Mike Cosentino: A study, he pointed out, will have the answers that whoever commissioned it wanted to see. He referenced traffic studies undertaken by the Kimley-Horn consulting firm in Sarasota on behalf of multiple developers, including Benderson Development, which was behind the Siesta Promenade mixed-use project planned for the northwest quadrant of U.S. 41 and Stickney Point Road. Further, Cosentino said, “Our traffic problems are greatly exacerbated by the ‘hotel houses …’” He was referring to residential structures built on the island in recent years that are designed to accommodate up to 20 or more people. Cosentino also voiced his opposition to the Siesta Key Breeze. “The trolley sucks. I sit behind that thing all the time.” Alluding to Mark Smith’s estimate that the Breeze had kept 500,000 vehicles off the road since it began its service in March 2017, Cosentino said he does not believe the trolley has eliminated any of the traffic congestion.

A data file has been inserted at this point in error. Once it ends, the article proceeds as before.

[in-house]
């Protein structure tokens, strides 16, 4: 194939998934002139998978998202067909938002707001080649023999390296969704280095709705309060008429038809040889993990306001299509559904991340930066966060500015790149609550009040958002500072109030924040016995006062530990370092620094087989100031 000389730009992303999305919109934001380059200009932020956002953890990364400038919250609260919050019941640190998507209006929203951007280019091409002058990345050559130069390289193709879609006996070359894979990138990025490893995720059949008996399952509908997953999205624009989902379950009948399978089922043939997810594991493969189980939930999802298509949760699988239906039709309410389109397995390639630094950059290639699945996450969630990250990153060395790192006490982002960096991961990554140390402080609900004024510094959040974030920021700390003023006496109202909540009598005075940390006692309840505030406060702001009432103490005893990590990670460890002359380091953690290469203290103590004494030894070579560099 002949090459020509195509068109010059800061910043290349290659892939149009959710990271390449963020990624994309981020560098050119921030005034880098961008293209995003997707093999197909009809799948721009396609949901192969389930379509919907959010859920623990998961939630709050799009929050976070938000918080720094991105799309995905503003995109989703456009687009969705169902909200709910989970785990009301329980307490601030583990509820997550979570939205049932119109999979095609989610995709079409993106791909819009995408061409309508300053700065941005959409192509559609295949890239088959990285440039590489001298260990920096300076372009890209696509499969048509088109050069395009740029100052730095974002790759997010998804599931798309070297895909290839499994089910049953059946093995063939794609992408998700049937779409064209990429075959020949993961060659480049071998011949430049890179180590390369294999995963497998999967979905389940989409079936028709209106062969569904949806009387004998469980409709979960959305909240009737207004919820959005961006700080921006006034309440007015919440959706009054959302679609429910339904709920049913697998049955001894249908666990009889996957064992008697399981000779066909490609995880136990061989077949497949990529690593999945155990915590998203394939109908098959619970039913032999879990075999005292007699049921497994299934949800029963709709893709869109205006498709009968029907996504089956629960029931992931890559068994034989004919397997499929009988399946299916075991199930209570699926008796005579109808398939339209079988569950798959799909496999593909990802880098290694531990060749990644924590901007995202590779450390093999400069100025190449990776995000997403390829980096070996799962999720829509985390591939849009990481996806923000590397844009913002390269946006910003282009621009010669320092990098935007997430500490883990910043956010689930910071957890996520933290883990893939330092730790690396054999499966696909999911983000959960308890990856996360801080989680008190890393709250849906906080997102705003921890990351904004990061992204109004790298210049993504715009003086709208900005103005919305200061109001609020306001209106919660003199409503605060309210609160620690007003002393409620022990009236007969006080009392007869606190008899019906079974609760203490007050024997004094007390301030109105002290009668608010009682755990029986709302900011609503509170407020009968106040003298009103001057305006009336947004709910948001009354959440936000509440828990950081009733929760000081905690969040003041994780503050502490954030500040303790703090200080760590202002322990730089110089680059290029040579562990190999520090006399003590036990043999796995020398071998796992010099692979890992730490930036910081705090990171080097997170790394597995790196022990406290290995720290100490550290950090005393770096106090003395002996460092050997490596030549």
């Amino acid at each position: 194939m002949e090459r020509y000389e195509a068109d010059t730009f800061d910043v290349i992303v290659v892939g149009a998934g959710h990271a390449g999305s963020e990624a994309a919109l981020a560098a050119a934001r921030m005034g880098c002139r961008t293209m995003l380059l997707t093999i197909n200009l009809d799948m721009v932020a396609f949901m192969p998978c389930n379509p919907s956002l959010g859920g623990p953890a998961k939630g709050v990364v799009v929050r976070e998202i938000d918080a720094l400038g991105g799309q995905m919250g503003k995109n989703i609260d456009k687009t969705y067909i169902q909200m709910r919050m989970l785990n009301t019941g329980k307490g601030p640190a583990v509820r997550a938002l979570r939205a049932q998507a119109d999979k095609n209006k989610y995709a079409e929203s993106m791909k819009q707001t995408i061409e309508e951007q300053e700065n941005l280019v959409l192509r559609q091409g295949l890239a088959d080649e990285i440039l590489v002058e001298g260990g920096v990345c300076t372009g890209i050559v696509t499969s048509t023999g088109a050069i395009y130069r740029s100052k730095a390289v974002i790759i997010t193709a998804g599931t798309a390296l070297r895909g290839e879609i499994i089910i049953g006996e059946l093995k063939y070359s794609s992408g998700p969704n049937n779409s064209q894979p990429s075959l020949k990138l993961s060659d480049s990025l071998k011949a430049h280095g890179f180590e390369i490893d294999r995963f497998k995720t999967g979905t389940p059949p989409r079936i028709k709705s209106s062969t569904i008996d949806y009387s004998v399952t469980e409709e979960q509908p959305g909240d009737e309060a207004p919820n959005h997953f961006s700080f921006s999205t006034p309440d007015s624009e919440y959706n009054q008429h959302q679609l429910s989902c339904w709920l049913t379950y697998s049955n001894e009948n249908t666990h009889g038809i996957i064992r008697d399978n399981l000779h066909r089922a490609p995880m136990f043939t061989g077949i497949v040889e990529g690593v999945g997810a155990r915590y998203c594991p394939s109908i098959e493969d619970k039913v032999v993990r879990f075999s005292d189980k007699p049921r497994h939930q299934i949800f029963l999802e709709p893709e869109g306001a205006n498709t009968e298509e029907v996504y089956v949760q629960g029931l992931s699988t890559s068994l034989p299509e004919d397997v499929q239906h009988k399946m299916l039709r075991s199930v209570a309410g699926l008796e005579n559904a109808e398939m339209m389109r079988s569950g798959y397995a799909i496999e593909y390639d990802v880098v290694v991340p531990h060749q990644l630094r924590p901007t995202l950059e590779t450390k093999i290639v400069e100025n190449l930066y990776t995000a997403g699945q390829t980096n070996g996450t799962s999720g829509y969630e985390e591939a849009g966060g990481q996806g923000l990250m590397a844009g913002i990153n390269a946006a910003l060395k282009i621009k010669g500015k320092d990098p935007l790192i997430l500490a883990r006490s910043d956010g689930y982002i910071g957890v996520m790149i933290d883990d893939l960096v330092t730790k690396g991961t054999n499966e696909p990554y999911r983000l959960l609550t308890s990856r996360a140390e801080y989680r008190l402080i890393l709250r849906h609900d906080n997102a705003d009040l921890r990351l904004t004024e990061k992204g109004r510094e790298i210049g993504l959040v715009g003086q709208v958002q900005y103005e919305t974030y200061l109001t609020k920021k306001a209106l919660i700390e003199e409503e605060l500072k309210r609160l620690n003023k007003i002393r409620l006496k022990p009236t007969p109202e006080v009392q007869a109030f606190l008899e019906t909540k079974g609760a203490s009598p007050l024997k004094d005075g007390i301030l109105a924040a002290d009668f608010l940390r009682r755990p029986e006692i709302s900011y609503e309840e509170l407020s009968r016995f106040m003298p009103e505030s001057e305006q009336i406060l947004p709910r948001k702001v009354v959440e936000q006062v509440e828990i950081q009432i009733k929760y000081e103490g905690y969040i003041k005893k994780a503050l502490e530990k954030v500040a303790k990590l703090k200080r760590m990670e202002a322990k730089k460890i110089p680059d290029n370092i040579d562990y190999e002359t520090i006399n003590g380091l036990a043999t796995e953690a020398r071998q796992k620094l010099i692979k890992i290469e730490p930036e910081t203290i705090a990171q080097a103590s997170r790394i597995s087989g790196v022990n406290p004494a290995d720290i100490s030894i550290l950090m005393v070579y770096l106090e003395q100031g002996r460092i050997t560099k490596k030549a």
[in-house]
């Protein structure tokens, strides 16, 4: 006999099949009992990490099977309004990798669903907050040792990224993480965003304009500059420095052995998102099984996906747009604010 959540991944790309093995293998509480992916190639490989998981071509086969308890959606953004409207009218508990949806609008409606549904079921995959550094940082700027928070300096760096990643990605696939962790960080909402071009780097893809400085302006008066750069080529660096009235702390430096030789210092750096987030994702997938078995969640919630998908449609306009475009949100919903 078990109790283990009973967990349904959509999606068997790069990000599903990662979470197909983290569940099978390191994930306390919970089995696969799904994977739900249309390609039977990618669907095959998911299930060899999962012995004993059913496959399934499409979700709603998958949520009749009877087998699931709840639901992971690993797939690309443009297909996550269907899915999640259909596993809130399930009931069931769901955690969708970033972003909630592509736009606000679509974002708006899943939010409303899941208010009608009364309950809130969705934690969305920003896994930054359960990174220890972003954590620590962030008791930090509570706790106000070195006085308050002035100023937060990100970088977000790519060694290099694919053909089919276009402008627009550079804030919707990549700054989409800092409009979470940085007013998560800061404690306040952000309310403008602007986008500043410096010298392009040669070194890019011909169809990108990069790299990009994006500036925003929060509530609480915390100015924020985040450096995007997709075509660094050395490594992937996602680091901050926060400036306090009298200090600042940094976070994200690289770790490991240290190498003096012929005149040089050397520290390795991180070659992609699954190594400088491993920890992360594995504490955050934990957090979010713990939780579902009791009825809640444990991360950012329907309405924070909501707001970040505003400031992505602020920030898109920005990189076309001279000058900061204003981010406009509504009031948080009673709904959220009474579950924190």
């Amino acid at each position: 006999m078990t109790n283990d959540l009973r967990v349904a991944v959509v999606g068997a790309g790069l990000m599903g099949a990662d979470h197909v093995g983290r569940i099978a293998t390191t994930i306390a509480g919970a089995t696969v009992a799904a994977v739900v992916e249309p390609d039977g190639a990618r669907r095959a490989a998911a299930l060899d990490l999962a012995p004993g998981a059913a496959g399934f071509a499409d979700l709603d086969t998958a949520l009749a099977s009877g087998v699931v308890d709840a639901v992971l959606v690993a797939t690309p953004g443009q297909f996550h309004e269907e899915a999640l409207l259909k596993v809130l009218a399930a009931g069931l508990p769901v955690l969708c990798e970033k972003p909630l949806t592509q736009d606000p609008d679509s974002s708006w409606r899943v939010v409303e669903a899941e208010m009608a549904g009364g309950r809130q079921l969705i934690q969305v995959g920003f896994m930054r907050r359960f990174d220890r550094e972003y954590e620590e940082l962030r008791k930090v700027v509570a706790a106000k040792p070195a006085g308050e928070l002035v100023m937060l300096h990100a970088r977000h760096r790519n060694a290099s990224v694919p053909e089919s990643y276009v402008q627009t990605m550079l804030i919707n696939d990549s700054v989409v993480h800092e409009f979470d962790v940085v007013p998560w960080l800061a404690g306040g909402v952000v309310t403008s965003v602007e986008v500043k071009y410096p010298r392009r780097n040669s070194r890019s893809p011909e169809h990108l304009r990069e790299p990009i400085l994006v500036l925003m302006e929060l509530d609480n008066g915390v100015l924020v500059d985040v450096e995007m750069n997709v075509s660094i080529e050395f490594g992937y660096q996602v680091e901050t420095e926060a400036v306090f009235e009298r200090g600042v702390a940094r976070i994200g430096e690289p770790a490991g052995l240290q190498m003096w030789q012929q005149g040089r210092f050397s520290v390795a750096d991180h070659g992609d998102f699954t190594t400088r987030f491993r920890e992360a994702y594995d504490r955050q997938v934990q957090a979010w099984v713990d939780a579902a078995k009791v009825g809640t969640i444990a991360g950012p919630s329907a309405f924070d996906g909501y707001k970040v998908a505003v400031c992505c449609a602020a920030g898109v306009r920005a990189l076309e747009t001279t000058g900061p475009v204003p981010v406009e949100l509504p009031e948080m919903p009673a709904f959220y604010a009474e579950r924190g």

Mark Hawkins: “Our county commissioners failed us. They allowed this traffic to come in.” He lamented the fact that the commissioners approved the Siesta Promenade project, though he noted it probably is two to three years away from construction. His proposal to help with the traffic on the Key, he continued, is “No new hotels; no new development; no new construction.” People could remodel buildings, Hawkins added, but the resulting structures should not be larger than the original ones.